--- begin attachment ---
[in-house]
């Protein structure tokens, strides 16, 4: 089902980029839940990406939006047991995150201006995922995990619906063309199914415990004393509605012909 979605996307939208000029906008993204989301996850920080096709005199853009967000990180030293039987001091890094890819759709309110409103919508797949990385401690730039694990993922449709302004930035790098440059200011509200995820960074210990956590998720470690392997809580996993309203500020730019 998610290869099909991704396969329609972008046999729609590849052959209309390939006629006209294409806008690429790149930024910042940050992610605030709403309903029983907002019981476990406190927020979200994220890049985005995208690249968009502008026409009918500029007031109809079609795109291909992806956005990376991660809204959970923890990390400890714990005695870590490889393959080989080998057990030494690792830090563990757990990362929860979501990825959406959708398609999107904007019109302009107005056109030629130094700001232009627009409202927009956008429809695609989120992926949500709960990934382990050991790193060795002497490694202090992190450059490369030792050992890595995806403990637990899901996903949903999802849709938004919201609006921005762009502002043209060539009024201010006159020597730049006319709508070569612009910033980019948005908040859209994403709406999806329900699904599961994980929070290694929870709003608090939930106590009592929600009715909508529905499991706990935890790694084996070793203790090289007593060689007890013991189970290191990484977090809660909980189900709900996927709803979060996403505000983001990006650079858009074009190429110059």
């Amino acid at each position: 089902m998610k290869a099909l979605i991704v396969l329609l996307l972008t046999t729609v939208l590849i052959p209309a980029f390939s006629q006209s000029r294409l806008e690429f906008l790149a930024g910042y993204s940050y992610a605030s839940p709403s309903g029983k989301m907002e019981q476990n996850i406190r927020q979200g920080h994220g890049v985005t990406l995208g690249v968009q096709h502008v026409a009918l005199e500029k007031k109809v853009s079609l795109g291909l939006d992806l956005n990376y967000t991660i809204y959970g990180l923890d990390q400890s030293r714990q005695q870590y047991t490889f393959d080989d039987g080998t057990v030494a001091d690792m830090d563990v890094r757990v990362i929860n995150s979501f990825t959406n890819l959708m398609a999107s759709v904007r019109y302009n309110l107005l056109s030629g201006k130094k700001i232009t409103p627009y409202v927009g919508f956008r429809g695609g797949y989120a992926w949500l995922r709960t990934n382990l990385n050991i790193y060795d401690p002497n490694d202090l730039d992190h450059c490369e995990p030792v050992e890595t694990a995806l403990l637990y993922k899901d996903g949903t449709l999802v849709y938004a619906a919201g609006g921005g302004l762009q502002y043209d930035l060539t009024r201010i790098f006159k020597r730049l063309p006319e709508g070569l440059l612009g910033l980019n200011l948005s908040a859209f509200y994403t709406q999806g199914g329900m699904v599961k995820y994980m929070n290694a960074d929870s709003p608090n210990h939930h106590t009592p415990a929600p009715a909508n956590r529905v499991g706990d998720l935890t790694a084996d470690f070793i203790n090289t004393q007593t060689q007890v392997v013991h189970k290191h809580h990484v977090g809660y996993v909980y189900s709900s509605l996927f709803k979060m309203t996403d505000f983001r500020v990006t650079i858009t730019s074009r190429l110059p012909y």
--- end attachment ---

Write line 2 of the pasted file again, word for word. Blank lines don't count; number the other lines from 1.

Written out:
């Protein structure tokens, strides 16, 4: 089902980029839940990406939006047991995150201006995922995990619906063309199914415990004393509605012909 979605996307939208000029906008993204989301996850920080096709005199853009967000990180030293039987001091890094890819759709309110409103919508797949990385401690730039694990993922449709302004930035790098440059200011509200995820960074210990956590998720470690392997809580996993309203500020730019 998610290869099909991704396969329609972008046999729609590849052959209309390939006629006209294409806008690429790149930024910042940050992610605030709403309903029983907002019981476990406190927020979200994220890049985005995208690249968009502008026409009918500029007031109809079609795109291909992806956005990376991660809204959970923890990390400890714990005695870590490889393959080989080998057990030494690792830090563990757990990362929860979501990825959406959708398609999107904007019109302009107005056109030629130094700001232009627009409202927009956008429809695609989120992926949500709960990934382990050991790193060795002497490694202090992190450059490369030792050992890595995806403990637990899901996903949903999802849709938004919201609006921005762009502002043209060539009024201010006159020597730049006319709508070569612009910033980019948005908040859209994403709406999806329900699904599961994980929070290694929870709003608090939930106590009592929600009715909508529905499991706990935890790694084996070793203790090289007593060689007890013991189970290191990484977090809660909980189900709900996927709803979060996403505000983001990006650079858009074009190429110059």